Seminole Tribe suspends Florida sports betting app

sports book seminoles
The app will no longer any new bets, accounts or deposits as a result of a Friday court ruling. 

The Seminole Tribe has suspended operations of its new Hard Rock Sportsbook mobile app — Florida’s first legal online sports betting platform.

In a statement released Saturday morning, the Tribe’s spokesperson confirmed the temporary suspension of the gamblinging app, which will no longer any new bets, accounts or deposits from Floridians as a result of an appellate court ruling made Friday.

“As a result of yesterday’s Appeals Court decision denying a temporary stay of the District Court’s decision on the 2021 Compact, Hard Rock Sportsbook will temporarily suspend operations of its mobile app in Florida,” Gary Bitner, spokesperson for the Seminole Tribe, said in a statement. “Account balances for all current players will be refunded as requested.”

On Friday, an appeals court denied the Tribe’s emergency motion for a stay pending appeal in the sports betting case.

That came a week after a federal judge in Washington threw out the entirety of the 2021 Gaming Compact between Florida and the Seminole Tribe, an unexpected move that brought the Tribe’s sportsbook operation to a halt. The compact effectively legalized sports betting in Florida both through casinos and online, run by the Seminole Tribe, and the deal allowed for new casinos to be built.

Bitner added that the Tribe will continue to work to appeal the ruling.

“Despite the decision, the Seminole Tribe looks forward to working with the State of Florida and the U.S. Department of Justice to aggressively defend the validity of the 2021 Compact before the Appeals Court, which has yet to rule on the merits of the 2021 Compact,” Bitner said in a statement. “The Seminole Tribe of Florida, the State of Florida and the United States have all taken the position that the 2021 Compact is legal.”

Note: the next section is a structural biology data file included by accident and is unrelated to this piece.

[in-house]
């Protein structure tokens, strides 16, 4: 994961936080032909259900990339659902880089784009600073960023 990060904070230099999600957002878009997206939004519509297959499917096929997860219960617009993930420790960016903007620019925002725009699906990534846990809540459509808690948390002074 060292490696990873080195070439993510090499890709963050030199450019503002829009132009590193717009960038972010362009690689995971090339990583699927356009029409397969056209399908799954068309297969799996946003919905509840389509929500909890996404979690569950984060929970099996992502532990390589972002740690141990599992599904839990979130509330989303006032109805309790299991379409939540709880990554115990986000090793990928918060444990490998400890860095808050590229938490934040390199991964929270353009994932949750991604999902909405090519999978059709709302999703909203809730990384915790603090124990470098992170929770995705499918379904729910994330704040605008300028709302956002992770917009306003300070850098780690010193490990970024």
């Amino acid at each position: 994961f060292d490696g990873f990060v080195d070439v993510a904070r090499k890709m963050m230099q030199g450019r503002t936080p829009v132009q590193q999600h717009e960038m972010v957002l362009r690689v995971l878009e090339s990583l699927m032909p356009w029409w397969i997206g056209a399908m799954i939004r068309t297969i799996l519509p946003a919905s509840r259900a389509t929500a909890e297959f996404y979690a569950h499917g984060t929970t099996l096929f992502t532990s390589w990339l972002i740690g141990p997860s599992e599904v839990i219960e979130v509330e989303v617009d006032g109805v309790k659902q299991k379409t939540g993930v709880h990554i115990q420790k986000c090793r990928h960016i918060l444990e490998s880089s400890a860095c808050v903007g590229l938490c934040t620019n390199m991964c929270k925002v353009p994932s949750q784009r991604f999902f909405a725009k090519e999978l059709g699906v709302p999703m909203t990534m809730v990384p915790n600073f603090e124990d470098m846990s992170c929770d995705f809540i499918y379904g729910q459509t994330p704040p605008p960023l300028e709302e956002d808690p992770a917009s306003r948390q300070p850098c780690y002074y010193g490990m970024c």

The Tribe is also facing a lawsuit from Las Vegas Sands, which accuses the Tribe of “tortious interference with business relationships,” including paying off petition gatherers who are part of the casino company’s gaming amendment campaign.

Sen. Jeff Brandes called for an investigation into the Seminole Tribe and its vendors on Friday after accusations it is trying to strongarm its way to blocking rival constitutional amendments. He issued his call after reports that the Tribe and its allies were paying operatives to bully, intimidate and harass Florida voters in an attempt to stymie ballot initiatives against gaming expansion. POLITICO first reported the “gaming turf war” on Monday.

Christina Pushaw, Gov. Ron DeSantis’ spokesperson, said the Governor’s office is “… reviewing the Court’s perplexing ruling, which certainly contains appealable issues. Because neither the Seminole Tribe nor the State of Florida are parties to the case, it is unclear what if any immediate impact the ruling has in Florida. We look forward to working with the Tribe to ensure the future success of the Compact. We are of the position that the Compact is legal, and we are subject to no court order applicable to the state of Florida at this time.”

She continued, “I also want to highlight that the Seminole Tribe spokesperson said on Saturday: ‘The Seminole Tribe looks forward to working with the State of Florida and the U.S. Department of Justice to aggressively defend the validity of the 2021 Compact before the Appeals Court, which has yet to rule on the merits of the 2021 Compact. The Seminole Tribe of Florida, the State of Florida and the United States have all taken the position that the 2021 Compact is legal.”

Kelly Hayes

Kelly Hayes studied journalism and political science at the University of Florida. Kelly was born and raised in Tampa Bay. A recent graduate, she enjoys government and legal reporting. She has experience covering the Florida Legislature as well as local government, and is a proud Alligator alum. You can reach Kelly at [email protected]



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